In terms of heightened antisemitism in the US – recently manifested by violent white supremacists who chanted “Jew will not replace us!” while marching in Charlottesville, Virginia – Safris said the country is indeed becoming alarmingly polarized.

“There is definitely a big divide, and I think people feel more emboldened by some of the things that President Trump said, or didn’t say,” he said. “There is a definite uptick [in antisemitism].”

Asked if security for Jewish people and organizations has been heightened in the US, Safris responded “100 percent.”

“Jewish communities have hired security directors and people now have to sign in at synagogues and community centers,” he said. “It’s a lot different than it was over the last year.”

Safris said what distinguishes the Israeli police internationally is their commitment not only to law enforcement, but to Israel’s existential struggle.

“In our communities, for a lot of police officers, it’s a job, and I think that it’s more than a job for a lot of the officers in Israel because they are protecting their homeland,” he said.

“We have a lot of discussions about this when we are here,” Safris said. “It’s not just about keeping Israel going, but keeping it strong. You know, you can’t put down your weapons; you gotta be strong and act quickly, otherwise it’s going to be a lot worse.”

“They are protecting a way of life here,” he added.

Police spokesman Micky Rosenfeld, who met with the American delegation, said Israel’s ongoing security threats and the police’s efficient handling of them makes it an ideal arena for officers from across the globe to train.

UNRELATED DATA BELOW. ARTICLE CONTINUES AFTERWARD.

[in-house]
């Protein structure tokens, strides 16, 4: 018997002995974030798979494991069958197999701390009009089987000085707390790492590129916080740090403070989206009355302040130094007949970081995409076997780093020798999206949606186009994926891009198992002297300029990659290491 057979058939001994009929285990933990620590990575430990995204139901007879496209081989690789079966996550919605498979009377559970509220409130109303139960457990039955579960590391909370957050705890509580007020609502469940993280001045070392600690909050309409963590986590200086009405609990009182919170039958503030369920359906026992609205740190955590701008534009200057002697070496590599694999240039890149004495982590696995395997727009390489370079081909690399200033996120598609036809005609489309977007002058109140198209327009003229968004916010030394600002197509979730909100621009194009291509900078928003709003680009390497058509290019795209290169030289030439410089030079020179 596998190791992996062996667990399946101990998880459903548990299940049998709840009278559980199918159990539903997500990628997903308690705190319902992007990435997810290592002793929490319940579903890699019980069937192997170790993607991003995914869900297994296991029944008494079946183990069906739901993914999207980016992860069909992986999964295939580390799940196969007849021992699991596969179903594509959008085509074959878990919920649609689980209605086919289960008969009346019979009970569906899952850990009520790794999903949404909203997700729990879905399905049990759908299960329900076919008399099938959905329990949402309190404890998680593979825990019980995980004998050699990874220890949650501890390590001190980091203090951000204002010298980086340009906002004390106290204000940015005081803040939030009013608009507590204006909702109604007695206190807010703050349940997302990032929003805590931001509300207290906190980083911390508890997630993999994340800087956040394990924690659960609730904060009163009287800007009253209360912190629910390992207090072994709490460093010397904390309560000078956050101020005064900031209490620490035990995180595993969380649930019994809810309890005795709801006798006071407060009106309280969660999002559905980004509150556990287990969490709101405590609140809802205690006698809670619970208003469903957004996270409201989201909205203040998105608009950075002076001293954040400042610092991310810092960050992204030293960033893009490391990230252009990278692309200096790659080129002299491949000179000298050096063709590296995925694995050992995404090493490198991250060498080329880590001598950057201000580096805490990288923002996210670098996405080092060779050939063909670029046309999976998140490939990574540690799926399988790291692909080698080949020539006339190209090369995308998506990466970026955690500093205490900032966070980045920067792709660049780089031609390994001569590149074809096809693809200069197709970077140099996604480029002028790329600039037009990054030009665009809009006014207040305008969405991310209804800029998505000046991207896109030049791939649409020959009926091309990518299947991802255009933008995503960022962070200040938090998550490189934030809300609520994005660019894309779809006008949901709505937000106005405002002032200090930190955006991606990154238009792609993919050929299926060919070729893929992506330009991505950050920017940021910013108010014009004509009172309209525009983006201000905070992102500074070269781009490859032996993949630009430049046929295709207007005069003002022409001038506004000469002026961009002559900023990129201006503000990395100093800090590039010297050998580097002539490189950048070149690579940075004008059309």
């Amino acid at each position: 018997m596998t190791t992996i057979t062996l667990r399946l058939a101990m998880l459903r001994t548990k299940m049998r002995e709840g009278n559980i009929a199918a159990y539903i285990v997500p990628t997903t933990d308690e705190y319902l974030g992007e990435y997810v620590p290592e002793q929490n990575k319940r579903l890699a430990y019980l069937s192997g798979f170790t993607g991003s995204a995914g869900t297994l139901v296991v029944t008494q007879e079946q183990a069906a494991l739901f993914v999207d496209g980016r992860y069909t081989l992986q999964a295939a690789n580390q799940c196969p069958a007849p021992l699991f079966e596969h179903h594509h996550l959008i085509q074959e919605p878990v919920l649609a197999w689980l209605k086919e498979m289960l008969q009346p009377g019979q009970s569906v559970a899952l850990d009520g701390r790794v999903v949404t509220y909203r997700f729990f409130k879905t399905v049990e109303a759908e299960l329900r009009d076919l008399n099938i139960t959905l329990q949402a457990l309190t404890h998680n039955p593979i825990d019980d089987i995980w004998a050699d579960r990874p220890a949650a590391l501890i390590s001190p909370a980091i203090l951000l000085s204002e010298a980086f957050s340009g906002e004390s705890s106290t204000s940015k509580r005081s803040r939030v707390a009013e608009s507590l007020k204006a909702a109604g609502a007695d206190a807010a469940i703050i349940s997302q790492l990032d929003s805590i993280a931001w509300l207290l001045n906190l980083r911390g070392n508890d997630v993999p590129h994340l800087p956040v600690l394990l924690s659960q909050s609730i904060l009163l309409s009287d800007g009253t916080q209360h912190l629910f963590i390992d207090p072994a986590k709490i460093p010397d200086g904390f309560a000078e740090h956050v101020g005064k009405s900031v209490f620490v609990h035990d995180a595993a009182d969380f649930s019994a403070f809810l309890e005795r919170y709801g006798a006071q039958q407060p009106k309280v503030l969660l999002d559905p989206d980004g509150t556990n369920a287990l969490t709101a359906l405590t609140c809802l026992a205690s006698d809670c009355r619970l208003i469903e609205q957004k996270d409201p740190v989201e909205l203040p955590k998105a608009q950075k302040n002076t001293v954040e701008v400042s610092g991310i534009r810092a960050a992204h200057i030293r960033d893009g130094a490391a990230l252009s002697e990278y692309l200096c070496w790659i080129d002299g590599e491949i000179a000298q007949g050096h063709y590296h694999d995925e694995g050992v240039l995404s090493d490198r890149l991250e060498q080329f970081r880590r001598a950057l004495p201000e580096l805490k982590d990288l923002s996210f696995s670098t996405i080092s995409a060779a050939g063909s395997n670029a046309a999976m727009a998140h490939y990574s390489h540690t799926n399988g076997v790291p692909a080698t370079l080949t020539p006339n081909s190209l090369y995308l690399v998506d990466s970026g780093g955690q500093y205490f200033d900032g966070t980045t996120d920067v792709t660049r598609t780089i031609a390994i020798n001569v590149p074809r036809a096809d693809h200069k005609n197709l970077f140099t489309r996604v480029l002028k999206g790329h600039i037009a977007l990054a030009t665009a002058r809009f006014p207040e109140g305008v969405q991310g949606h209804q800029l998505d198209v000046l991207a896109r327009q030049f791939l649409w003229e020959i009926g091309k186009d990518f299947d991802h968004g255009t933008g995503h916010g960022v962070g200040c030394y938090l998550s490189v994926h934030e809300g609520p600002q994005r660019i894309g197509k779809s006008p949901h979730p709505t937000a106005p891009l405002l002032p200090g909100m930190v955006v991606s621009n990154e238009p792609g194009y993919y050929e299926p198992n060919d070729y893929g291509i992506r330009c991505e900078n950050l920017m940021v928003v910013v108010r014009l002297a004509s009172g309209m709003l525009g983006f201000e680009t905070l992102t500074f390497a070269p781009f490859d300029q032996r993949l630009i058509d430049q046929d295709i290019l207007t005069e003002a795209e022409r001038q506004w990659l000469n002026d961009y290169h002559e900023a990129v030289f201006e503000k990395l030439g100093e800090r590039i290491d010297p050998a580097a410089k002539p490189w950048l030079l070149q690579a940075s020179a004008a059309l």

“In terms of counterterrorism tactics that have been used and implemented at numerous scenes across the country, where unfortunately terrorist attacks have taken place, the Israeli police have used those tactics to minimize injuries, as well as find rapid solutions,” he said.

“Over the next few days, the Police Unity Tour will learn and see a number of these tactics across the country,” Rosenfeld added.

 Source : Jerusalem Post

US: Trump Threatening to Expel ‘Dreamers’

Repealing DACA Would Harm Thousands With Close US Ties

201708us_daca_presserA woman carries a sign supporting immigrants during a rally demanding the Trump administration protect the Deferred Action for Childhood Arrivals (DACA) program in Washington, U.S., August 15, 2017

© 2017 Reuters

(Washington, DC) – US President Donald Trump’s threatened repeal of a program protecting from deportation immigrants who arrived in the United States as children would harm hundreds of thousands of people with strong ties to the US, Human Rights Watch said today. Based on media reports, Trump would protect the “Dreamers,” those protected by the Deferred Action for Childhood Arrivals, or DACA, in exchange for congressional support for the RAISE Act, which would drastically reduce legal immigration to the US, as well as increased funding for the border wall and detention centers.

“Trump’s repeal of DACA would expose hundreds of thousands of people to deportation by a cruel and unjust immigration system that fails to take into account their deep ties to the US,” said Jasmine L. Tyler, US advocacy director at Human Rights Watch. “Using the ‘Dreamers’ as political pawns for drastic cuts in legal immigration and increased detention undercuts Trump’s promise to treat them ‘with heart.’”